Job Title: Lawyer
Type of Company: I work for a law office that does public interest work for poor people, primarily. Our mission is to protect housing and public benefits for the underserved.
Education: BA, English, Tufts University JD, University of Connecticut School of Law
Previous Experience: Right after college, I worked as an editorial assistant/secretary at Architectural Record for the managing editor for about 6 months. Then I didn't work again until my children were 8 and 10 and I had graduated from law school.
Job Tasks: Most days, I have to be in housing court or at a welfare fair hearing or at a Social Security hearing in the morning. In the afternoon, I may have a welfare fair hearing, but most often I am meeting with clients to learn about their problems, telephoning or writing to my clients' adversaries or other advocates who are working with them, or drafting pleadings (complaints, answers, motions) and briefs (essays about the laws I want the courts to consider in deciding my clients' cases). Of course, some time is given to preparing evidence for hearings and trials. In addition, I am a supervisor of the two units of my program that serve senior citizens and mentally ill citizens of our county. I consult with the junior attorneys in those units about their case plans and what is happening in their cases, guiding their research and strategies.
An example of a recent case is that of an elderly woman who failed to pay her rent for two months and lives in housing for the elderly. The housing program sued her in court, and she did not understand that she could lose her home if she did not pay the back rent. Before we knew about the case, the landlord had a judgment against her and the sheriff had removed her from her apartment. We went into court and had the court order that she could move back, provided the money owed was paid. We sent her to the welfare department, which paid the back money, and she has moved back to her apartment. In the future, her son will help her make sure the rent is paid on time.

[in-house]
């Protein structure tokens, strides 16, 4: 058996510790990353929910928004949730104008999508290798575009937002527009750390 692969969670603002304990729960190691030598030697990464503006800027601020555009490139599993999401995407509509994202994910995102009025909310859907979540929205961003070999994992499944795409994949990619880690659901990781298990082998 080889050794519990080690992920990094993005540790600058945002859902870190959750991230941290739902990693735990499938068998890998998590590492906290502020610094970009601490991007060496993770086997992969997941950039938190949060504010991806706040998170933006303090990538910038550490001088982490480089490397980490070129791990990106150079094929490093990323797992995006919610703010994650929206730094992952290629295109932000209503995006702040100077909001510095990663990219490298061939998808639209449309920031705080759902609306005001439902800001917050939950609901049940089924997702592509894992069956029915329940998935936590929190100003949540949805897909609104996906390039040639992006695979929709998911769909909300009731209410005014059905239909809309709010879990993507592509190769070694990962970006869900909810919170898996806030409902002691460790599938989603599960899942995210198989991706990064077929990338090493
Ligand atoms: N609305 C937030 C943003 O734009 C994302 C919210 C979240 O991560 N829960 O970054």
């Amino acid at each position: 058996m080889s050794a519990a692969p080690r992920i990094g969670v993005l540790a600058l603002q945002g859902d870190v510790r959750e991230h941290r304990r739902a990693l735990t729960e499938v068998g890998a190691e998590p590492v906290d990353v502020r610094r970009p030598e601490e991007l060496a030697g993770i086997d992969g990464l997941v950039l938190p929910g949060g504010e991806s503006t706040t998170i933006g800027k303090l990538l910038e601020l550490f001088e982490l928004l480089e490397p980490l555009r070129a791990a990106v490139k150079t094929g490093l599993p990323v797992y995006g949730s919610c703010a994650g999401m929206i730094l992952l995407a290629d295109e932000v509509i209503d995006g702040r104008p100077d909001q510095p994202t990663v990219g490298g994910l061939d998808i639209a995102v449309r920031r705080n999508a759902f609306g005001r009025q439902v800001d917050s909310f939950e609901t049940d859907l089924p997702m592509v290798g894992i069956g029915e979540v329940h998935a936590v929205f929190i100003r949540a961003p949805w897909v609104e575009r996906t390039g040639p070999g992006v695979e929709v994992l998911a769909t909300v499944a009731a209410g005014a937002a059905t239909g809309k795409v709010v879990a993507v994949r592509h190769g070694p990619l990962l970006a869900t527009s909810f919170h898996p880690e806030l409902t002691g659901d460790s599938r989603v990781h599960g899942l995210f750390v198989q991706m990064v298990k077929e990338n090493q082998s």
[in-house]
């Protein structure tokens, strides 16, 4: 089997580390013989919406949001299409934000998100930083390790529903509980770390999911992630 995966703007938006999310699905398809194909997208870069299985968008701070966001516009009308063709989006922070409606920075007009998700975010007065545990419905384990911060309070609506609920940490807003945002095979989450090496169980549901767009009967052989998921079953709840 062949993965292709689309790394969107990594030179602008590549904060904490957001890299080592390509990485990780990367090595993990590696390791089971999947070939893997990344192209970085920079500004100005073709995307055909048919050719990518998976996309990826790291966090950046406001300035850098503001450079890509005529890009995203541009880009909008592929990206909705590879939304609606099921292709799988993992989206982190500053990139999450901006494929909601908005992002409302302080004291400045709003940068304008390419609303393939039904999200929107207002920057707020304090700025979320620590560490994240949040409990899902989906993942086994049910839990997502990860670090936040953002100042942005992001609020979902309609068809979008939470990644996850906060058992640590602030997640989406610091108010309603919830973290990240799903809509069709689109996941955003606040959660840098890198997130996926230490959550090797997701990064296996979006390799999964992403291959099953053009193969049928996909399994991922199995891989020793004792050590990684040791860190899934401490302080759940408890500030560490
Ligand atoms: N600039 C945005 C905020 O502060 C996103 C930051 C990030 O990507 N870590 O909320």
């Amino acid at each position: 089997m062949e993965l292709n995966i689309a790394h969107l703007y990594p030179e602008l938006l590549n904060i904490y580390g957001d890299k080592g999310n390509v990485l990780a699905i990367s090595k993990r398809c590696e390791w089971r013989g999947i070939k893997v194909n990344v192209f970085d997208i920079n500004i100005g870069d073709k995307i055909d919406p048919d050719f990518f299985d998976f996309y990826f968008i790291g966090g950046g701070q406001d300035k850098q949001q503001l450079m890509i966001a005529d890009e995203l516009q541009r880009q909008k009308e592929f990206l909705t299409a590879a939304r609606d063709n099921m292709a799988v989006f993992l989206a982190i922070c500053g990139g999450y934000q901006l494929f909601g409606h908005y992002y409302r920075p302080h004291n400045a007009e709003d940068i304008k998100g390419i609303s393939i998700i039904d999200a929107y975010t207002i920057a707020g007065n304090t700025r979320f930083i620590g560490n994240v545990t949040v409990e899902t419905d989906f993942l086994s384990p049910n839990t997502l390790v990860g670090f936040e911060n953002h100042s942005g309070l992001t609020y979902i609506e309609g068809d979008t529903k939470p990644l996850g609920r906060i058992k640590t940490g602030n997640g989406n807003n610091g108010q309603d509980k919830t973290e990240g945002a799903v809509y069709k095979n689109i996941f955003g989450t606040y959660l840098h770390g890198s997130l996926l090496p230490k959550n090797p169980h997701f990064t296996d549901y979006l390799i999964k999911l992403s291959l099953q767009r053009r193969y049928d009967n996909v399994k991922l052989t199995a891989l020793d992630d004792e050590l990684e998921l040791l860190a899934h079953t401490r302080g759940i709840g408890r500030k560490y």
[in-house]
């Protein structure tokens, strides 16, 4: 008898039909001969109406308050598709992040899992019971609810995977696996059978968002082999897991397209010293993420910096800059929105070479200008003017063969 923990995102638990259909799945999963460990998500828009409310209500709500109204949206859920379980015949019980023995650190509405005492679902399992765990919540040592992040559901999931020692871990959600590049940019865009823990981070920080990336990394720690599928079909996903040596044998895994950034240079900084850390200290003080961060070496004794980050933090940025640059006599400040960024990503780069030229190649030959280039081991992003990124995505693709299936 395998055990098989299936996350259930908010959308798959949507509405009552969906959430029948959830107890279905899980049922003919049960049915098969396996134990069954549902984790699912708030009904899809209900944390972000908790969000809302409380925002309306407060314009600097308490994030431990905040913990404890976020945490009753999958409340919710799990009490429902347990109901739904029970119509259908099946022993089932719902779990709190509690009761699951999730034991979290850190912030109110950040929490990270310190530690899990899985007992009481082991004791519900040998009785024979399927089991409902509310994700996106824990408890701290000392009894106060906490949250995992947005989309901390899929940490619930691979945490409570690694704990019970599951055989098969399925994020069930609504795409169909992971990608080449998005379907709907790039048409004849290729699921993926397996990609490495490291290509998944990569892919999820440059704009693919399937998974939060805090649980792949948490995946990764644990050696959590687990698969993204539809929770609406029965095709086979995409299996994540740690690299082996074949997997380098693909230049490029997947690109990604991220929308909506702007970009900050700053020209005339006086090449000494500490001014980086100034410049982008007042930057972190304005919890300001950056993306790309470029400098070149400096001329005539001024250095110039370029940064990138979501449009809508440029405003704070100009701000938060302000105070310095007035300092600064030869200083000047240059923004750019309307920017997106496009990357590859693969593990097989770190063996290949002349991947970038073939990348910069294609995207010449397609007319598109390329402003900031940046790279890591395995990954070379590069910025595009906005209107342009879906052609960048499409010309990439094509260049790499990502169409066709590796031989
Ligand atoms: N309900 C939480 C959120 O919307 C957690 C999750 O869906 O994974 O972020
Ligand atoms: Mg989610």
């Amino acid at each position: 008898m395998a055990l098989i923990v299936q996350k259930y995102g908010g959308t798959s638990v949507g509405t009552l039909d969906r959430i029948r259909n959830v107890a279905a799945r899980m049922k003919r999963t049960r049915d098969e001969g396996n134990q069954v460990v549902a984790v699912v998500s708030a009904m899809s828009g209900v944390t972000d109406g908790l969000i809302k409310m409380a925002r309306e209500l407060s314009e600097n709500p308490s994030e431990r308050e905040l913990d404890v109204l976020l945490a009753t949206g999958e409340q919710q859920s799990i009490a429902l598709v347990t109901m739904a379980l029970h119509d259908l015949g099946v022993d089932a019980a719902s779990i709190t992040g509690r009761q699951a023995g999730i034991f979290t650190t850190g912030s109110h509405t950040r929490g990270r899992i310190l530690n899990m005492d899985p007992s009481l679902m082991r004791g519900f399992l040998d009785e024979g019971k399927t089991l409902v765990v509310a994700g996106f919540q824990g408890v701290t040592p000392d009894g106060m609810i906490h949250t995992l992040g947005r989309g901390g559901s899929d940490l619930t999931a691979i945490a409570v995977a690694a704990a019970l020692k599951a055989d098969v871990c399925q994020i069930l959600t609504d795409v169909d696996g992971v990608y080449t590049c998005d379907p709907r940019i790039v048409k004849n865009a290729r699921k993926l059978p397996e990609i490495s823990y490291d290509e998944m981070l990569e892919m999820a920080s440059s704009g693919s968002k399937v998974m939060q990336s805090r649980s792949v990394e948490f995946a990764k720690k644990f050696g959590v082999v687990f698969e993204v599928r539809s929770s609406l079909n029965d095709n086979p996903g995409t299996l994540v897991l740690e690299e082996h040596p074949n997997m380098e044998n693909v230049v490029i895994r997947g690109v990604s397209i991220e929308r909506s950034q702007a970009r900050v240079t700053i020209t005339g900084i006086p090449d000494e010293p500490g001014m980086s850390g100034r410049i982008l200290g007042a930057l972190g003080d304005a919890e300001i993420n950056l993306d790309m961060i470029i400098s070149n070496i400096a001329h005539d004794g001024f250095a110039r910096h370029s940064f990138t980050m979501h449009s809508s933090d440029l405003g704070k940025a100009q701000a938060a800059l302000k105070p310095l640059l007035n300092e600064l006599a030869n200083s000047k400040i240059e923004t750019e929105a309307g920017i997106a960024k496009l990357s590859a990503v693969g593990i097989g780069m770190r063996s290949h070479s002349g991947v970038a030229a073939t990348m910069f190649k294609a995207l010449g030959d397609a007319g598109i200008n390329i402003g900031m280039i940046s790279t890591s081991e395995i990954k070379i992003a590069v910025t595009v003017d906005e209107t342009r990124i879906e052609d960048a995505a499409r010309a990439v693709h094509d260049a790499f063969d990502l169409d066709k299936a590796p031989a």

Best and Worst Parts of the Job: The best part of the job is helping people deal with difficult and discouraging situations. I also enjoy exploring new legal theories and writing persuasive pleadings and briefs for the court.
The worst part of the job is that sometimes clients are urgently in need of help -- about to lose their homes or electricity or custody of their children -- so that I worry a lot about the people I'm trying to help. Also, I don't enjoy arguing in court!
Job Tips: There are lots of ways of being a good lawyer. Some lawyers don't enjoy writing, some don't enjoy the adversarial atmosphere of courts, and some especially enjoy political opportunities. Find the niche that's best for you, with your talents and personality.
Law is usually a very social career. You have to be careful about your manners, your appearance, and being well-prepared for the interactions a case or project requires. Generally speaking, clients, other lawyers, and judges don't expect a casual approach to the business.
Always remember the importance of client confidentiality. Don't discuss a case with someone not associated with it by naming the client or giving enough information that the client's identity can be discerned by the other person.
Additional Thoughts: Most lawyers have to handle many cases at the same time. Organizing the use of your time will be very important.
Another thing you will learn over time is that some cases are decided on the basis of a strict application of a law and some depend on whether or not a person's objective appears more fair and reasonable to the judge than his opponent's. Of course, you always try to bring to the judge's attention the special needs and hardships of your client whenever you can, even when the right legal outcome seems not to favor your client. Judges can often give losing parties a little leeway for adjusting to undesirable results.
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